I came across this cocktail on Pinterest. I’m completely obsessed with Pinterest and have come across all kinds of great things on there, like christmas present ideas, recipes, shoes, things I need to buy my dogs, bridesmaids dresses, paint colors, and this wonderful little drink. You can find anything and everything on Pinterest. If you haven’t developed a Pinterest habit yet, be warned, it’s an amazing time waster.
I have mixed feelings about bourbon. I want to like bourbon, it’s trendy, all the cool kids like it and most of my male friends seem to enjoy it in mass quantities, but since I am not trendy, cool or male, I just can’t commit to actually liking it. But I try. If bourbon always tasted as good as it does in this drink, I would totally be it’s biggest fan.
This is a super simple cocktail, it’s very tasty and perfect for autumn!
This is a recipe I stumbled across recently, but I’m already a big fan.
Initially, I was looking for a way to use up some pears and apples I had that were about to go off, which seems to be a pretty common thing for me lately. I was also intrigued by the cheese aspect of the topping. I love crumbles of any kind, mainly because of the oatmeal topping, but I would never have thought of adding cheese. The cheese didn’t really add any flavor to the crumble, but did provide a nice creaminess to the whole crumble, that you wouldn’t normally find.
When it comes to crumbles, I hate when the ratio of fruit to topping is off. The fruit is good, but so is the topping. You need to have a balance. With most crumbles I feel like you need to double the topping to get a good balance going, but this recipe brought the perfect ratio.
The recipe is from a British site and uses a British cheese, which is great if you are living in the UK. If you are living in California however, Wensleydale, is a bit more difficult to find in these parts. If only we had Waitrose! I struck out at both Trader Joe’s and a local fancy pants grocery store, so I headed to Whole Foods and had a very in depth conversation with the cheesemonger about the merits of wensleydale (ps. how do I become a cheesemonger?). The cheesemonger was quite apologetic about the lack of selection when it came to wensleydale, but in the end I totally lucked out. They only had one wensleydale in stock, but it was one with cranberries in it! I was pretty excited about adding both cheese and cranberries to the crumble. Like I said, the cheese provided a really nice creaminess to the whole crumble and the cranberries gave it a nice tart bite, which complemented the whole dessert perfectly.
So, I might have overdone it at Costco with the pear and apple purchases. Luckily, I found a recipe to help me use them all up.
Now I’m not going to lie, I probably won’t be making this again. It pretty much takes a whole day to make and I only ended up with 3 half-pint mason jars of butter. I also nearly destroyed my crockpot. I think the second round of 4 hours in the slow cooker is a bit much. A good quarter of this ended up burnt to the pot and it was next to impossible to get off. I swear it still smells like pears and apples. Don’t get me wrong, this is very delicious, but I think I’ll be finding an other way to use up my excess pears and apples in the future.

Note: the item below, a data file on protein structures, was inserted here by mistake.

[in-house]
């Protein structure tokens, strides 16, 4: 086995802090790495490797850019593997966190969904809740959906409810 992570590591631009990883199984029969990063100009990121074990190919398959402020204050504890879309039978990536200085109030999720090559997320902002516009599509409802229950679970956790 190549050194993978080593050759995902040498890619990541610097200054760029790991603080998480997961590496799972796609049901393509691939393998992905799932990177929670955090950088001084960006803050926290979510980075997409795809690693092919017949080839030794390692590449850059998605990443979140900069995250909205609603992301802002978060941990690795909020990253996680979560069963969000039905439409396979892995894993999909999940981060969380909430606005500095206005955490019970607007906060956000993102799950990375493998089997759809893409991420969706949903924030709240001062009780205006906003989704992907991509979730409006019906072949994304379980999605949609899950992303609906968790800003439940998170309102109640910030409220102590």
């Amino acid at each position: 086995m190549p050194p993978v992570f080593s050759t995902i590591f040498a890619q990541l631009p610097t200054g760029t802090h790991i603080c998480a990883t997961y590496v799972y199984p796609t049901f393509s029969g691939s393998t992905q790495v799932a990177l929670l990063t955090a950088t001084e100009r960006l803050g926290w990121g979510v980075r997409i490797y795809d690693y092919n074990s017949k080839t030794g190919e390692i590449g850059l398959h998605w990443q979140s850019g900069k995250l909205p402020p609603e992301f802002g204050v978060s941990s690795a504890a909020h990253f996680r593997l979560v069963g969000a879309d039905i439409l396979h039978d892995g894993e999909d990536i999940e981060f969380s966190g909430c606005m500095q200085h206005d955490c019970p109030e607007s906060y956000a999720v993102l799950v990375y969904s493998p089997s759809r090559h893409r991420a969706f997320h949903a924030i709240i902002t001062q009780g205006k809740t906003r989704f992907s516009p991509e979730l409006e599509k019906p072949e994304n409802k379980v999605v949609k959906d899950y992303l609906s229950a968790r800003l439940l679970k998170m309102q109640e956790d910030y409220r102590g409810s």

Peel, quarter, and core pears and apples. In a food processor, finely grate fruit (in batches if necessary), then transfer to a 5- to 6-quart slow cooker. Stir in dark-brown sugar, salt, and cinnamon stick. Cover and cook on high, 4 hours.
Remove cinnamon stick and reserve. Transfer mixture to processor (in batches if necessary) and process until smooth. Return to slow cooker, along with cinnamon stick, and cook on high, uncovered, until mixture is thick and browned, 4 hours. Discard cinnamon stick and let mixture cool. Transfer to airtight containers and refrigerate, up to 3 weeks, or freeze, up to 3 months.
This is the perfect last minute Halloween snack! I really like the tart Granny Smith taste with a tiny bit of sweet caramel. The two go great together.
I used jarred caramel (the kind for ice cream), but you could melt caramel candies or use caramel from a caramel apple kit if you have those around. I microwaved the jar of caramel for 30 seconds and it was the perfect consistency for dipping.
Green Apple Bites
Granny Smith Apples
1/2 of a Lemon
Cut apple into bite-sized pieces or slices. Squeeze lemon over apple pieces and stir to coat. Dip apple pieces into caramel using a toothpick. Place on serving plate.
This is a perfect autumn cocktail. When I first read the ingredients, I really wasn’t too sure about them going together all that well, but since it was a Martha recipe, I decided to just go for it. When has Martha ever been wrong?
It’s a tiny bit sweet, with a nice and crispy, tanginess, kind of like a granny smith apple. If you want to get really wild and crazy, you could sprinkle a bit of cinnamon on top, but let’s not get too carried away here.